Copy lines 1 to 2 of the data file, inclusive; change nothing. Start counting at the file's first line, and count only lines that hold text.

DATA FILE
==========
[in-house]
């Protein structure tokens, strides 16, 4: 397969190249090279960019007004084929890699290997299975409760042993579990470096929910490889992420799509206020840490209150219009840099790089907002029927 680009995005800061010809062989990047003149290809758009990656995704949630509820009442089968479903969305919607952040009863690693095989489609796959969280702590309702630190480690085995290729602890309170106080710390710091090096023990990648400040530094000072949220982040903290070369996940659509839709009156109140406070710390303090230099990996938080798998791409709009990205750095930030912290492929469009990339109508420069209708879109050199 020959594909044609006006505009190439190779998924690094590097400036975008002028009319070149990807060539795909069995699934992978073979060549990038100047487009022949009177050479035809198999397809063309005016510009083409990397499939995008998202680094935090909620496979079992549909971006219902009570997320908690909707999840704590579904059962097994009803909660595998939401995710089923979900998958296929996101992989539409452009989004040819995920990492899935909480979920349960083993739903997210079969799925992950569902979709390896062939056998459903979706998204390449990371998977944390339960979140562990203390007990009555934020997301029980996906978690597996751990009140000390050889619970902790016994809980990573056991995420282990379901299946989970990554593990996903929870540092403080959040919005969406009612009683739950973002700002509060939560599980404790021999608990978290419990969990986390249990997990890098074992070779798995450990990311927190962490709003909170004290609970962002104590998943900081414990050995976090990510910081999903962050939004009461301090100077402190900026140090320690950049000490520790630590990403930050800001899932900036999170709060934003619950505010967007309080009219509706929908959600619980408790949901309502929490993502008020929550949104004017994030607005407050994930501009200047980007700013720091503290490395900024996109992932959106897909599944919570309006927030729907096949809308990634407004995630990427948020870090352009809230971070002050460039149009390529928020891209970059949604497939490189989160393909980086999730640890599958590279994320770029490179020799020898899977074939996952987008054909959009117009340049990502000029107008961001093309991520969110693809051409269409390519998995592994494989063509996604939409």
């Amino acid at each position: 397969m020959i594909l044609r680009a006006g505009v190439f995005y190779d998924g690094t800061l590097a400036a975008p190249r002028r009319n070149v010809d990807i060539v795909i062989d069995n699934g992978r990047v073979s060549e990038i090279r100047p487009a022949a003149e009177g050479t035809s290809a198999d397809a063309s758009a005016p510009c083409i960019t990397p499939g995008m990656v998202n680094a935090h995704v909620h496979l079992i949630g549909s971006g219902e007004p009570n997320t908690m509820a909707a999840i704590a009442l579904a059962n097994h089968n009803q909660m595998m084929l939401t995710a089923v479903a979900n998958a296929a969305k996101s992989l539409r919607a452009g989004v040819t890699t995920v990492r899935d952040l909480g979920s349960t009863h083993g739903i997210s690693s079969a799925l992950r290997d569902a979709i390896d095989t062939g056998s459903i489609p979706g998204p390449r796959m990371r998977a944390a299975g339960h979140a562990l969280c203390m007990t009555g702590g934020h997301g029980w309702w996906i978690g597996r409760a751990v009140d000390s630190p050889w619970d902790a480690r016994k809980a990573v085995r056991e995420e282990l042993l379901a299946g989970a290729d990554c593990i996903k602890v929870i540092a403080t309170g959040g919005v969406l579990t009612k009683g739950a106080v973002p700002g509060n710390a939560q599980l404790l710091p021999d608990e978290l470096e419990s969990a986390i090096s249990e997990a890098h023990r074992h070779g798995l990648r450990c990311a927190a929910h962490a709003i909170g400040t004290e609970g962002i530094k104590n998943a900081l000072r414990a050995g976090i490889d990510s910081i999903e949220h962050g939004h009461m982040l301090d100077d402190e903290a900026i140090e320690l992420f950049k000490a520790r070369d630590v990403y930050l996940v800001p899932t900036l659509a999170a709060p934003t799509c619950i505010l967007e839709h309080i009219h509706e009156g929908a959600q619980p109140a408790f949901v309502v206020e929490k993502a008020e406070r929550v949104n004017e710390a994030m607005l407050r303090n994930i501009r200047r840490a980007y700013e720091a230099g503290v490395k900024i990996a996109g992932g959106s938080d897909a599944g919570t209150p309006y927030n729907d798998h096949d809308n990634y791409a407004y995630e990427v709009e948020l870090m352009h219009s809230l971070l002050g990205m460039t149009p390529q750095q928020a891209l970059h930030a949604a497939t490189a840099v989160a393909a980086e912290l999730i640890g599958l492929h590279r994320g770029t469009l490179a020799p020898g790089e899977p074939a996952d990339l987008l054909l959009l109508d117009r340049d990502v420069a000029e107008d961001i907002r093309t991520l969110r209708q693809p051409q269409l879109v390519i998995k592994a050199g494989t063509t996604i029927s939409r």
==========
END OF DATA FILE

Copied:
[in-house]
């Protein structure tokens, strides 16, 4: 397969190249090279960019007004084929890699290997299975409760042993579990470096929910490889992420799509206020840490209150219009840099790089907002029927 680009995005800061010809062989990047003149290809758009990656995704949630509820009442089968479903969305919607952040009863690693095989489609796959969280702590309702630190480690085995290729602890309170106080710390710091090096023990990648400040530094000072949220982040903290070369996940659509839709009156109140406070710390303090230099990996938080798998791409709009990205750095930030912290492929469009990339109508420069209708879109050199 020959594909044609006006505009190439190779998924690094590097400036975008002028009319070149990807060539795909069995699934992978073979060549990038100047487009022949009177050479035809198999397809063309005016510009083409990397499939995008998202680094935090909620496979079992549909971006219902009570997320908690909707999840704590579904059962097994009803909660595998939401995710089923979900998958296929996101992989539409452009989004040819995920990492899935909480979920349960083993739903997210079969799925992950569902979709390896062939056998459903979706998204390449990371998977944390339960979140562990203390007990009555934020997301029980996906978690597996751990009140000390050889619970902790016994809980990573056991995420282990379901299946989970990554593990996903929870540092403080959040919005969406009612009683739950973002700002509060939560599980404790021999608990978290419990969990986390249990997990890098074992070779798995450990990311927190962490709003909170004290609970962002104590998943900081414990050995976090990510910081999903962050939004009461301090100077402190900026140090320690950049000490520790630590990403930050800001899932900036999170709060934003619950505010967007309080009219509706929908959600619980408790949901309502929490993502008020929550949104004017994030607005407050994930501009200047980007700013720091503290490395900024996109992932959106897909599944919570309006927030729907096949809308990634407004995630990427948020870090352009809230971070002050460039149009390529928020891209970059949604497939490189989160393909980086999730640890599958590279994320770029490179020799020898899977074939996952987008054909959009117009340049990502000029107008961001093309991520969110693809051409269409390519998995592994494989063509996604939409």